Although this explosive book hit the streets, so-to-speak, six weeks ago, I am just now posting it on this site. I quickly ordered the book from Amazon after reading a few reviews – and then contacted the author directly, who suggested that we meet during his next visit to L.A. (Soon after, I found an email from the publisher in my “to respond to” file offering a complimentary issue of the book.)
As described in a New York Times review by Barbara Ehrenrich (In ‘Evicted,’ Home Is an Elusive Goal for America’s Poor, FEB. 26, 2016), If a family’s income after rent is in the two-digit zone, there’s a powerful temptation to skip a month’s rent to buy groceries or pay a utility bill to keep the heat on. If you have complained about non-working drains or holes in the wall, the landlord has one less reason to cut you any slack. You may get a chance to protest in court, though 70 percent of the tenants summoned to court do not show up — because they couldn’t miss work or find child care or perhaps didn’t even receive the summons. It is at Milwaukee’s eviction court, where the tenants are black women and the landlords’ lawyers wear “pinstripe suits and power ties,” that Desmond has an epiphany:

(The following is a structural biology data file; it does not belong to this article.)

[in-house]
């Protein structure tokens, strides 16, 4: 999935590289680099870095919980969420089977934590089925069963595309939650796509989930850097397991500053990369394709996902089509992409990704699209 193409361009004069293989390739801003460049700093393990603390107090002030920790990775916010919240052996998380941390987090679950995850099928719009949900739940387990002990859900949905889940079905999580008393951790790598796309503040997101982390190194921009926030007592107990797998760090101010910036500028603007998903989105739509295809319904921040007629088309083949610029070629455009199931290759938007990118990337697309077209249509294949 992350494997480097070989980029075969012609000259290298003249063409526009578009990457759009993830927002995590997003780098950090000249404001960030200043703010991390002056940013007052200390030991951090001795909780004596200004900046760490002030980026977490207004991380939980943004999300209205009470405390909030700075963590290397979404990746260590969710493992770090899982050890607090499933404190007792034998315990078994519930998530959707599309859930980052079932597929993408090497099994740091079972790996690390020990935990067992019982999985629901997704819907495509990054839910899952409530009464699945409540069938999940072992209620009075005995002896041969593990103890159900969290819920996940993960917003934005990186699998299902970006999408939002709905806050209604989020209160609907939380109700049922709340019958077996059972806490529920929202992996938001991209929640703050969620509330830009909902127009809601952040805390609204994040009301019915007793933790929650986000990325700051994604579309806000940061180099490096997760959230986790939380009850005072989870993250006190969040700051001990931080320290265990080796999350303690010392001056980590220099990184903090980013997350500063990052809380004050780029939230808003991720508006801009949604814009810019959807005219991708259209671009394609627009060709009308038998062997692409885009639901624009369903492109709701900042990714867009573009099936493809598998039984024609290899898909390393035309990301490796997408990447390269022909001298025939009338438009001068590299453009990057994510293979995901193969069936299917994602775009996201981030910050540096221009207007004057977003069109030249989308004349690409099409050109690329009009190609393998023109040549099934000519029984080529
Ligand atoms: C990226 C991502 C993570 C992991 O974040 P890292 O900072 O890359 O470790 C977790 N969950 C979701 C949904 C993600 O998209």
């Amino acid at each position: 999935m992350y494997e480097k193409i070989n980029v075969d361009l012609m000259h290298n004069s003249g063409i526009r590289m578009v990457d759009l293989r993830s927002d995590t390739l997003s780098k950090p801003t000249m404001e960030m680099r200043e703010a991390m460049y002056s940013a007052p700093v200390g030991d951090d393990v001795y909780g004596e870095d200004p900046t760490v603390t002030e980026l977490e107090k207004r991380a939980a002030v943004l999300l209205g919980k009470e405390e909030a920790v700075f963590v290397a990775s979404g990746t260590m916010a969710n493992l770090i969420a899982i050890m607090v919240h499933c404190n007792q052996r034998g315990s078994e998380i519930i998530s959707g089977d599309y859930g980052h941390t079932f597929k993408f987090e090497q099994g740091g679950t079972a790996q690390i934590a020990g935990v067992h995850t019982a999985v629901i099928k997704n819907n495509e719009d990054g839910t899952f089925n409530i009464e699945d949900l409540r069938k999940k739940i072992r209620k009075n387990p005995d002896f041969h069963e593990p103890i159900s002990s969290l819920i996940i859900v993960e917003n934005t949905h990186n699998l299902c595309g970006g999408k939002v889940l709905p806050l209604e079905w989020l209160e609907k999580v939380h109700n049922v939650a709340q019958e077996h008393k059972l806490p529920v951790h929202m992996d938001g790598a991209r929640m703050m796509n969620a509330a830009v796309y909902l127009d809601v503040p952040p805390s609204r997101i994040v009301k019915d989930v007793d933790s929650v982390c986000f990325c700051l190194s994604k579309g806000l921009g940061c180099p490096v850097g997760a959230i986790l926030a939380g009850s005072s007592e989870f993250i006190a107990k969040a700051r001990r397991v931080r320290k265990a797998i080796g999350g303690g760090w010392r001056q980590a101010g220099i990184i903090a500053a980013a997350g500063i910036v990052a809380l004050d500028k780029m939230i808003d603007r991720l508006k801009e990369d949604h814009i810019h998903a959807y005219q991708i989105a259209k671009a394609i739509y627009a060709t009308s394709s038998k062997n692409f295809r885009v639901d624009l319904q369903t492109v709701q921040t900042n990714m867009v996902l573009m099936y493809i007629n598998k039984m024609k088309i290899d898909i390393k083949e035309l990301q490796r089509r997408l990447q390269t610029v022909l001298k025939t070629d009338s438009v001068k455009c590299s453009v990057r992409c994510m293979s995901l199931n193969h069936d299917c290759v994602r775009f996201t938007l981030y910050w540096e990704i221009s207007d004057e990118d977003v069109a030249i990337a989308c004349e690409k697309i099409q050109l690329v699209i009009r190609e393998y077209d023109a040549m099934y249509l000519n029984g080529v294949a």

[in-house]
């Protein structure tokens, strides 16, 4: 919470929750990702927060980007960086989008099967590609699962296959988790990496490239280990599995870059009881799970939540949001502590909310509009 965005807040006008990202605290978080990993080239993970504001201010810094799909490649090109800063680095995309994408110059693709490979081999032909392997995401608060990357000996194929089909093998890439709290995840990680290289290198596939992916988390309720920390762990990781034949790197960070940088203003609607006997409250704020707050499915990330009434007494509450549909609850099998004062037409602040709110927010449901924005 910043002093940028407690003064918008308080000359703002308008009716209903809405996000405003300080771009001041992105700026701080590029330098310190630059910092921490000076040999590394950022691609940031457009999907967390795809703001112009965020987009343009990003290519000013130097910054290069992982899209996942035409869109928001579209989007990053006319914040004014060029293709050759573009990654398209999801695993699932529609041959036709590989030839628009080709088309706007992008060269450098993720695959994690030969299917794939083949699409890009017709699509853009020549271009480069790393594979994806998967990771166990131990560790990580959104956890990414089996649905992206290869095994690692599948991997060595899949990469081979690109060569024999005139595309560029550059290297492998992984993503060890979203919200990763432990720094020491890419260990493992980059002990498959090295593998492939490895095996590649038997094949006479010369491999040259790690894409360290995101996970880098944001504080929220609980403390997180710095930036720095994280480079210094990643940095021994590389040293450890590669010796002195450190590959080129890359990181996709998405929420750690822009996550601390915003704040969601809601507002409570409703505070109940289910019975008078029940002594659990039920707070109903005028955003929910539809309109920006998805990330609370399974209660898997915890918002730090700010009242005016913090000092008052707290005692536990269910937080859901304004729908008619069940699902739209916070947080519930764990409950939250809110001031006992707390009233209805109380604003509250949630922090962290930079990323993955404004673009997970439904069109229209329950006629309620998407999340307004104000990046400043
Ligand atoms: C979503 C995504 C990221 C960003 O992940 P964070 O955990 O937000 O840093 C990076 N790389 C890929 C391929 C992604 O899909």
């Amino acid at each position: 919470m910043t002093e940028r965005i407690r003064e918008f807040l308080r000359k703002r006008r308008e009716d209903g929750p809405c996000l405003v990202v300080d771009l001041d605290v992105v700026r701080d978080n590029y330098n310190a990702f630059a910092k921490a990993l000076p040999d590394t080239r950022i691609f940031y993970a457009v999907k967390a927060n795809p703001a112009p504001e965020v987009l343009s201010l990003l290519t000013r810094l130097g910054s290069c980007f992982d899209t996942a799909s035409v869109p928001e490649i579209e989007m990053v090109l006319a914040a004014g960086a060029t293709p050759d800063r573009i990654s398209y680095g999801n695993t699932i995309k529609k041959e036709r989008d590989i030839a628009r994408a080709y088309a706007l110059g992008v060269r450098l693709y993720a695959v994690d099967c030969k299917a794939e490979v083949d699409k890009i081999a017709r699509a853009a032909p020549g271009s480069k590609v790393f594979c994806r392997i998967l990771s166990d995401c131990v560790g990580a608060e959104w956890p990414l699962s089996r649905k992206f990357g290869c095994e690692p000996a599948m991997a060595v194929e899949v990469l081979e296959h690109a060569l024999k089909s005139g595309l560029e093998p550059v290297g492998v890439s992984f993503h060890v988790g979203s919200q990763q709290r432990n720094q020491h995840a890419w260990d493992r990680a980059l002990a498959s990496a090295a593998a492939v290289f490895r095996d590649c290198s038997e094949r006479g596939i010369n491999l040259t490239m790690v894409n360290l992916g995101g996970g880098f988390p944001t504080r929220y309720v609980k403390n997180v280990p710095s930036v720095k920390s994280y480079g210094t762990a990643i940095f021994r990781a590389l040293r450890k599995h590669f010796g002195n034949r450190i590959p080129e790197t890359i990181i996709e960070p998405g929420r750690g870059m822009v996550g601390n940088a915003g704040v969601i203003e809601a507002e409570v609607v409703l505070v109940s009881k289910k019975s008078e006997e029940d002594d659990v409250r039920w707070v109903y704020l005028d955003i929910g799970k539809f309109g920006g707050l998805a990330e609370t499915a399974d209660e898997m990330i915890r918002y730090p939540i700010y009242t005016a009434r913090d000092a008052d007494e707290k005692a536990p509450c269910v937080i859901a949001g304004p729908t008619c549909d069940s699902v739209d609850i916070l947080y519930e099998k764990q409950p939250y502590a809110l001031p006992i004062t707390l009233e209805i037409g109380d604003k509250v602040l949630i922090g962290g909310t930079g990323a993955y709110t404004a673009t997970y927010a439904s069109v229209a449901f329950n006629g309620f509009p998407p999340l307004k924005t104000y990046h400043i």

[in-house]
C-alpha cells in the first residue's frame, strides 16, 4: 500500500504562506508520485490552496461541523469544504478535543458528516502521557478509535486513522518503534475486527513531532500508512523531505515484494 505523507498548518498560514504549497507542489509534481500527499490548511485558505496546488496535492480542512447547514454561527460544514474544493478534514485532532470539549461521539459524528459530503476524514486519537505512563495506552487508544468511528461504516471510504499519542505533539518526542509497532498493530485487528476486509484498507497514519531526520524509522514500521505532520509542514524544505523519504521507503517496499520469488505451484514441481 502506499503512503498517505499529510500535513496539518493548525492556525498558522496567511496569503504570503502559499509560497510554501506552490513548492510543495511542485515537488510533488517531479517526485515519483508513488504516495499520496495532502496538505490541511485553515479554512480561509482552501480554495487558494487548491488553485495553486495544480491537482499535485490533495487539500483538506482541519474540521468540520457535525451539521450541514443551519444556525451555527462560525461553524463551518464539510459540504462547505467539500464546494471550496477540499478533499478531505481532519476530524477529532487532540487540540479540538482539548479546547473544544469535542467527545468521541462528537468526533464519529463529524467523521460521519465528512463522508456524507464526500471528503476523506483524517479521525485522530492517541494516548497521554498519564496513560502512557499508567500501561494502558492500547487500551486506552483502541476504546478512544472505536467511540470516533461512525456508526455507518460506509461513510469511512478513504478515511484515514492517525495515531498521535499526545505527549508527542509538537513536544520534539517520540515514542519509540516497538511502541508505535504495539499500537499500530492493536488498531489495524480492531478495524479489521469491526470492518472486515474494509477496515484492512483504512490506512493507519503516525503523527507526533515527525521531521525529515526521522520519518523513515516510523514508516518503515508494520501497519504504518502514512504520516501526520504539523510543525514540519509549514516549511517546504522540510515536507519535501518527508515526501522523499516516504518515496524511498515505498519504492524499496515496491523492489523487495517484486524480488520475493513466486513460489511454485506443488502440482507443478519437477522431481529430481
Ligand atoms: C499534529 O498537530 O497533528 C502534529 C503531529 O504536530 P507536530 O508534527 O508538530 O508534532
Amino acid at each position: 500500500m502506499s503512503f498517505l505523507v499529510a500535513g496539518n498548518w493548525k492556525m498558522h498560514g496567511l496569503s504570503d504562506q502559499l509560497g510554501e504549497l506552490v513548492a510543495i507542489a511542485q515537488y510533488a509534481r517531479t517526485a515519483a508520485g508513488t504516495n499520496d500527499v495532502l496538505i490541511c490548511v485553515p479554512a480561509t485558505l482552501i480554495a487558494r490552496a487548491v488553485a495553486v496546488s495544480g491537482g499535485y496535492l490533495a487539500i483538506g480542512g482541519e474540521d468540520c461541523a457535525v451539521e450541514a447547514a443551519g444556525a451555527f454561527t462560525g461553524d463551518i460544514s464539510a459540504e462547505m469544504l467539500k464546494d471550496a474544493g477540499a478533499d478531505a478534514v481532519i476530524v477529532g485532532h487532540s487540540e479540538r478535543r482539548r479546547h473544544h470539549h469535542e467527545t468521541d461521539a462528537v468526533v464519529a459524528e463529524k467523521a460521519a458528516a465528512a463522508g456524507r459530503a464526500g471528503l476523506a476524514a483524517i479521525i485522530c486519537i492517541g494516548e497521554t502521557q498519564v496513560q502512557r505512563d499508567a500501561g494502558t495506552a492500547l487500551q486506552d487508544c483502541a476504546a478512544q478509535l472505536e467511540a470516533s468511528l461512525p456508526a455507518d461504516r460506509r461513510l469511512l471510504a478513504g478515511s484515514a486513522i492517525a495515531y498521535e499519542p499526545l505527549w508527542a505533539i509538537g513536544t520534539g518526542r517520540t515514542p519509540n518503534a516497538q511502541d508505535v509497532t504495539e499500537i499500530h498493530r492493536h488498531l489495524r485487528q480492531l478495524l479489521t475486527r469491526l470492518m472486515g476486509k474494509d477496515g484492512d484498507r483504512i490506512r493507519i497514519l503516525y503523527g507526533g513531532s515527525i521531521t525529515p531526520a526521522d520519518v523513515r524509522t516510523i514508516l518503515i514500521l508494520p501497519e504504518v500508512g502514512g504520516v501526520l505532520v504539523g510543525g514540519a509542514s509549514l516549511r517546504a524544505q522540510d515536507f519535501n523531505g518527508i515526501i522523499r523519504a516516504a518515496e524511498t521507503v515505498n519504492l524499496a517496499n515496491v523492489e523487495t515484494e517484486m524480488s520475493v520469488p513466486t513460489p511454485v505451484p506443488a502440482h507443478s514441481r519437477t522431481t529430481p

“If incarceration had come to define the lives of men from impoverished black neighborhoods, eviction was shaping the lives of women. Poor black men were locked up. Poor black women were locked out.”
There is not much more I can say in response, because this is, in fact, very true. And while the life stories the author depicts in all their grittiness and glory are stories of a just a few desperate lives and the battle that must be waged each day for them to simply survive, the point of the author’s exposure of a deep, dark secret that plagues the lives of lower-income men, women, and children in this country, is hard to miss. Mostly minority and mostly working hard every day to keep a roof over their heads, vast numbers of people today are precariously housed, if that, and the numbers are growing daily! More on this later.
Tanya Tull – President/CEO, Partnering for Change